Avoiding communication breakdown

Avoiding communication breakdown

My mum turned 90 this year. I was fortunate to celebrate the occasion with my family in the United States. At the birthday party, my mother was showered with gifts, food, cakes, hugs, and love from her children, grandchildren, and great-grandchildren. I think that my mum was very happy to see everyone in one place.  

It is easy for me to connect with my daughter. She is on Facebook, and she is active on Line. She regularly shares pictures of my grandson using her phone and emails links to his video clips. When it comes to my mum, staying connected is a bit harder. She does not have email, a smartphone or a tablet. She has access to a computer through my sister who cares for her. My way of connecting with her is making phone calls through a landline in her home.

Communication technology can provide many benefits to the elderly. It can be a source of entertainment by granting many seniors access to films and music from their past. My mum often watches Chinese television shows and news via satellite. She is still healthy enough to walk unassisted, however, there are many seniors who are less mobile. For these elderly individuals with mobility difficulties, technology can be a gateway for them to connect with others. With a home computer or smart device, they can communicate with family and friends within the comfort of their own homes.

As powerful as communication technology has become, not all of its dimensions reach my mother. She may watch television and answer her landline phone but getting her to do more with technology such as texting or sending videos is problematic. I do not think that my mother is a unique case. Incorporating technology into the lives of the elderly has many challenges.

First, there is the cost barrier. The price of an iPhone 6 can run to 35,000 baht in addition to the cost of utility plans. The cost of computer hardware, software and peripherals adds up. For seniors living on minimal income, purchasing electronic devices is out of the question.

Second, some of the elderly may have medical conditions such as arthritis or cognitive impairments that prevent them from exploiting the technology. When my daughter tried to teach my mother how to use a digital camera, my mother quickly became frustrated because she did not understand the difference between pushing the shutter button half way down to focus and all the way down to snap the picture. The deteriorated dexterity in her hands and fingers made it difficult for her to feel the small buttons and the slight differences in the tension between half and full depression. I do not think that she understood the half-depression shutter operation on digital cameras.

She has always pushed buttons all the way down whether it is the elevator buttons, buttons on the TV remote or on numbered buttons the phone. Learning to do something different than what she has been doing all of her life can be confusing. If something as simple as using a digital camera can be daunting for my mother, trying to explain how to use a mouse to drag and drop icons on a computer would even be more difficult.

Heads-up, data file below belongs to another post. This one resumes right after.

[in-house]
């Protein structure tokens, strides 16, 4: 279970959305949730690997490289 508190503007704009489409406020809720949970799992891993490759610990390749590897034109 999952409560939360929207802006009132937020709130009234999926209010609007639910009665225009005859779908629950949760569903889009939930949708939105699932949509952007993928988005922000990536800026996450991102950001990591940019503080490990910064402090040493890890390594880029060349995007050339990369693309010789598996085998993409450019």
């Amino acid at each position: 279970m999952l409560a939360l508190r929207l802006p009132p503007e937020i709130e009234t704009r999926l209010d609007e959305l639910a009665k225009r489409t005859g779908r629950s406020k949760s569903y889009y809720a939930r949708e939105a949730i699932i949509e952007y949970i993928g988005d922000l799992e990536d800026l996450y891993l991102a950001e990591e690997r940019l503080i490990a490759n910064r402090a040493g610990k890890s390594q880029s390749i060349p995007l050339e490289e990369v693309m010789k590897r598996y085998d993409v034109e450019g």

Third, the learning curve for most elderly people to learn to use the computer or the World Wide Web is very steep. Even for those who can overcome the learning barrier, to gain full utility of computing technology, they will need additional education on internet phishing, computer security, viruses, worms, how to back up data, troubleshooting connection, hardware and software problems.

Last, there is a practical barrier. Many of the elderly do not have credit cards or email addresses — something essential to most mobile apps. One of the most prevalent internet norms is individualised account management. Having to remember passwords, logins, personal identification numbers etc. may seem easy to people who access the internet on a daily basis, but to seniors, it is a challenge, especially when some are suffering from memory problems. Concepts such as access have entirely different meanings online compared to real life.

I used to think that it would be so much easier to stay connected with my mum if she knew how to use a computer or smart device. Because she does not use them, she cannot download pictures of her grandchildren and video chat with her great-grandchildren. She misses out on funny spur-of-the-moment pictures, daily activities, and changes in the lives of family members. As much as I would like for her to be more comfortable with computers, to be fruitful, technology must be embraced, not forced upon others. To push her out of her comfort zone would cause unnecessary stress. It is ironic that some aspects of technology that are meant to keep everyone connected end up isolating others.

It may be slightly inconvenient for me to print photos on glossy paper, but it is exponentially more convenient for my mum to enjoy them. Rather than getting frustrated over the reasons why my mum cannot text or trying to understand why a touchscreen is hard for her to use, I have learnt that for my mum, in order to make the most out of the convenience of technology, it is more productive to start from her point of view.

Prapai Kraisornkovit is the editor of Life section of the Bangkok Post.

Prapai Kraisornkovit

Life Editor

Bangkok Post Life section Editor.

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